Blended families certainly spice life up. Waking up one morning to take care of two children and then having that number increase to four the next morning poses some interesting challenges.
Think of it in mathematical terms of portions. Portions of time and portions of attention.
Mostly I think in terms of portions of food.
How does anyone feed boys?
I mean seriously, where do they put that stuff? My stepsons are 9 and 11 years old, and most people delight in telling me "wait until they're teenagers."
I'm sure the manager of the grocery store wept in relief when I wrote the check.
I don't even know how to cook that much food.
My girls -- who have no clue what a grocery bill even is -- think it's Christmas and that Santa brought them brothers.
When we brought the boys home last week, the girls couldn't contain their glee and couldn't stop hugging them. Katie even hugged me, saying, "thanks for my Alex and my T.J."
It's so sweet.
She gets upset when they leave the house, not sure if they'll come back or not.
Our house is busy, messy and loud.
I've never enjoyed it more.
Our first "family" activity was setting up a yard sale. The boys, hearing they would receive 100 percent of the proceeds of anything they sold, ransacked their room.
That was the idea.
Them hauling out everything was not.
They were a little less enthusiastic each time we said, "You're not selling that!"
The girls' reactions were completely opposite. Toys they hadn't seen in a year became much loved and impossible to part with.
They were convinced the yard sale was staged expressly for their entertainment.
It was hard when they found the electric guitar and drum set (kid size) in a sale box.
OK, I caved on the Whinnie the Pooh fishing pole, and Katie was allowed to keep it, but there was no way any musical instrument was coming back in my house.
We sold the set for $2.50 and were glad to get rid of it -- surprised even. Parents don't buy that kind of stuff for their children. It usually is received as a gift from a sadistic relative -- most likely in reprisal for a battery-operated noisemaker you delighted in giving their children a few years earlier.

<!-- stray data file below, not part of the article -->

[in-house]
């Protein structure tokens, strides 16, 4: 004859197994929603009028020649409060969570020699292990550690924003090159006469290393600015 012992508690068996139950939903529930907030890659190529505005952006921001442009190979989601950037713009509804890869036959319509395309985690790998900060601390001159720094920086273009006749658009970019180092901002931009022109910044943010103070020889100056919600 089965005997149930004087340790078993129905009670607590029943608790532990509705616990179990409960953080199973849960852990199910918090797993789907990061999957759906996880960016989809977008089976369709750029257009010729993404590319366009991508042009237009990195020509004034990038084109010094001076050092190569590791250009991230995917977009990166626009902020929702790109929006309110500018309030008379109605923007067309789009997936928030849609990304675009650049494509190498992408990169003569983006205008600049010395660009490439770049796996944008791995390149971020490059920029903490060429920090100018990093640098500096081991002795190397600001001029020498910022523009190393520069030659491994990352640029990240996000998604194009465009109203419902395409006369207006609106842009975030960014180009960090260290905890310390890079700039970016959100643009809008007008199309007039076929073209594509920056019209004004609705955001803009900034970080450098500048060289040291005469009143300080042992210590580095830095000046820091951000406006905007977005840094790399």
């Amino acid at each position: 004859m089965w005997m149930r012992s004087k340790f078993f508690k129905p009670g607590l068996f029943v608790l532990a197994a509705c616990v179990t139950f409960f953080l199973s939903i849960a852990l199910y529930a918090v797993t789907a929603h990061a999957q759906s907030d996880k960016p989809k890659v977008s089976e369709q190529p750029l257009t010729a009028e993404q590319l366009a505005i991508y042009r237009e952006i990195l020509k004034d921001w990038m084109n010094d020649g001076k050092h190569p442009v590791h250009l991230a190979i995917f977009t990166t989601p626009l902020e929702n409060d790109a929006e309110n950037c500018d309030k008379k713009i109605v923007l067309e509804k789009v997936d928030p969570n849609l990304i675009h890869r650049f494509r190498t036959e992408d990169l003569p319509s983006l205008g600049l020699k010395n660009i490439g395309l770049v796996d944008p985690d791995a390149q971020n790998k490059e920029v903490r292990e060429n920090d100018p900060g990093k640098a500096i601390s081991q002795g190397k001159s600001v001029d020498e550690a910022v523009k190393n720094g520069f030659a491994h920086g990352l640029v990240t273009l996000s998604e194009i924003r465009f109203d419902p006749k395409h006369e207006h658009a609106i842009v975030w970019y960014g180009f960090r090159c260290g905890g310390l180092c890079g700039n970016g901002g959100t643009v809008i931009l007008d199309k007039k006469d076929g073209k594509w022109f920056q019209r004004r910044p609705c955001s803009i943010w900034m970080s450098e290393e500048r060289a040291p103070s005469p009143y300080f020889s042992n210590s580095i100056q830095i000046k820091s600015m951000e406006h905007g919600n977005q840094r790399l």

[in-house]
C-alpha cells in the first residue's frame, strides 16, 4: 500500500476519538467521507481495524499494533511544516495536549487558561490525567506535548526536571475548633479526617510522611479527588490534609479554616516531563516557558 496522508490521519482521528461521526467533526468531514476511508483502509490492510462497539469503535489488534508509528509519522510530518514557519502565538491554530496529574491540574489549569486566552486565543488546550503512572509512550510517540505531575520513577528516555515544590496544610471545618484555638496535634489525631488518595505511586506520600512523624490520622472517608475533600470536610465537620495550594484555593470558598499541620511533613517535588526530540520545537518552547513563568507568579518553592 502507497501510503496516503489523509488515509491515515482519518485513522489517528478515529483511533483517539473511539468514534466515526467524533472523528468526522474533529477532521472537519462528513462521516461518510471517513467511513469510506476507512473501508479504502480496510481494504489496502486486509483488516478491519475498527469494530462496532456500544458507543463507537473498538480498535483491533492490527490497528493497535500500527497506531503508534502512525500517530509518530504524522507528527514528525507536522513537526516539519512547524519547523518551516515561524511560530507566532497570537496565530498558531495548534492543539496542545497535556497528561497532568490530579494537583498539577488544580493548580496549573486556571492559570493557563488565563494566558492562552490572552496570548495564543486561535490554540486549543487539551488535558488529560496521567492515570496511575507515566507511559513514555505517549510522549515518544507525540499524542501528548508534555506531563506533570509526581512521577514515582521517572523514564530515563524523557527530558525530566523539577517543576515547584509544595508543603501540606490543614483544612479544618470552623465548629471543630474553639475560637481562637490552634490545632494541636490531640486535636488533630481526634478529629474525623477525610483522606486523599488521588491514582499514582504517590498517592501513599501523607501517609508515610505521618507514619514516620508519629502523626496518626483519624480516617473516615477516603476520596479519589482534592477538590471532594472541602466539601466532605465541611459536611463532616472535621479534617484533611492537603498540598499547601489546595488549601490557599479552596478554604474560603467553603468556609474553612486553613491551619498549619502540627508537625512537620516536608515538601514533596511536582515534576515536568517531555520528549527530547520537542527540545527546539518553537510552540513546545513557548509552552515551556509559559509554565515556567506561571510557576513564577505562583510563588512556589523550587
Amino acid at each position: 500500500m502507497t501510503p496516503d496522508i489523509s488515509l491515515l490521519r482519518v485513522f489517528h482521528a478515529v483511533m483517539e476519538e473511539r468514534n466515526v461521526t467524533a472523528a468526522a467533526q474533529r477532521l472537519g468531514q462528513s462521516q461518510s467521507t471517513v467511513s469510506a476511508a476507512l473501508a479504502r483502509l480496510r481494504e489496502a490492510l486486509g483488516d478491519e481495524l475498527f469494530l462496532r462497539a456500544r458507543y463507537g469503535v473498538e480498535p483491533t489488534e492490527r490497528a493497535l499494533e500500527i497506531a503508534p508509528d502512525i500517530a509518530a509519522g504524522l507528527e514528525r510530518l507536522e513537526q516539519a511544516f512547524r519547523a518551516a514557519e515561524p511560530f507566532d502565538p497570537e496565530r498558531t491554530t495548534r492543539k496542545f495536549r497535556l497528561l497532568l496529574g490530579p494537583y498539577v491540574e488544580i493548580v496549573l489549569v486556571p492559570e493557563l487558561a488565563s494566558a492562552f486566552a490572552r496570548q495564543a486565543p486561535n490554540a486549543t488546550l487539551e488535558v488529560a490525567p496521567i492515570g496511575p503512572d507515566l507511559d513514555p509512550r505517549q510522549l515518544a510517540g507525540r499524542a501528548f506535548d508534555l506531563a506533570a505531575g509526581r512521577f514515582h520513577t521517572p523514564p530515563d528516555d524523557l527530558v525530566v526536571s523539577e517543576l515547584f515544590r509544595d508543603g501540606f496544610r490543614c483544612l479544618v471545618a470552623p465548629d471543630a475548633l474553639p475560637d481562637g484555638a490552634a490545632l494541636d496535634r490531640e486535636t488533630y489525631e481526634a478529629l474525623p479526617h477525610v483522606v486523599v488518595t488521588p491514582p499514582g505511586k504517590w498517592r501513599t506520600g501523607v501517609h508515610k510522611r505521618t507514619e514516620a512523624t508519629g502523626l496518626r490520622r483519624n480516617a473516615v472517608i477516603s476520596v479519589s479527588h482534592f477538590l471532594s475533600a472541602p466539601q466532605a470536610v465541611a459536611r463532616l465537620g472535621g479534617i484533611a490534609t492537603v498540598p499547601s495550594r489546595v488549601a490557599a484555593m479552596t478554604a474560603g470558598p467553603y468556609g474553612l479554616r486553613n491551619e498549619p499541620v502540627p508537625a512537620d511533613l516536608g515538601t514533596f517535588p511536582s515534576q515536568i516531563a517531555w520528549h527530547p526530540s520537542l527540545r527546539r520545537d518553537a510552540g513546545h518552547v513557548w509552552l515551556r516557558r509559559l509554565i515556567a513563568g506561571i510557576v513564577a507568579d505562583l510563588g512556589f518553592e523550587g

That wasn't quite the case in this instance. The guitar was a Christmas present from Nana, who after I rolled my eyes when she told me it didn't have headphones, ran out and added a drum set to the mix.
Learned my lesson.
Three days and two harsh sunburns later, we stacked the remnants against the house, poised for another stab at getting rid of it. Slowly, sereptitiously, I'm adding some more toys and am formulating a plan of action for distracting the girls during the sale.
So far, I'm coming up with zilch.
I mean, please, Katie still wears her Easter dress from two years ago -- it's her "princess" outfit.
Selling last year's Halloween costumes when she's not looking isn't going to be easy.
Especially when she shoots nasty looks at anyone touching them.
Oh well, it's a battle that'll have to be fought. The house already is so crowded that there's a freezer in the girls' room (needed to stock bulk food for the boys), I store paper towels in their closet, and my clothes in the boys' room.
And that's just the beginning.
We needed space before. Now, with two boys in the house, you wouldn't believe how small it seems.
So, everything goes.
Anybody in the market for a short-term lease agreement on some children?
We'll throw in a talking fishing pole and some frozen pizzas.
Christina M. Currie can be reached at 824-7031, ext. 210 or firstname.lastname@example.org.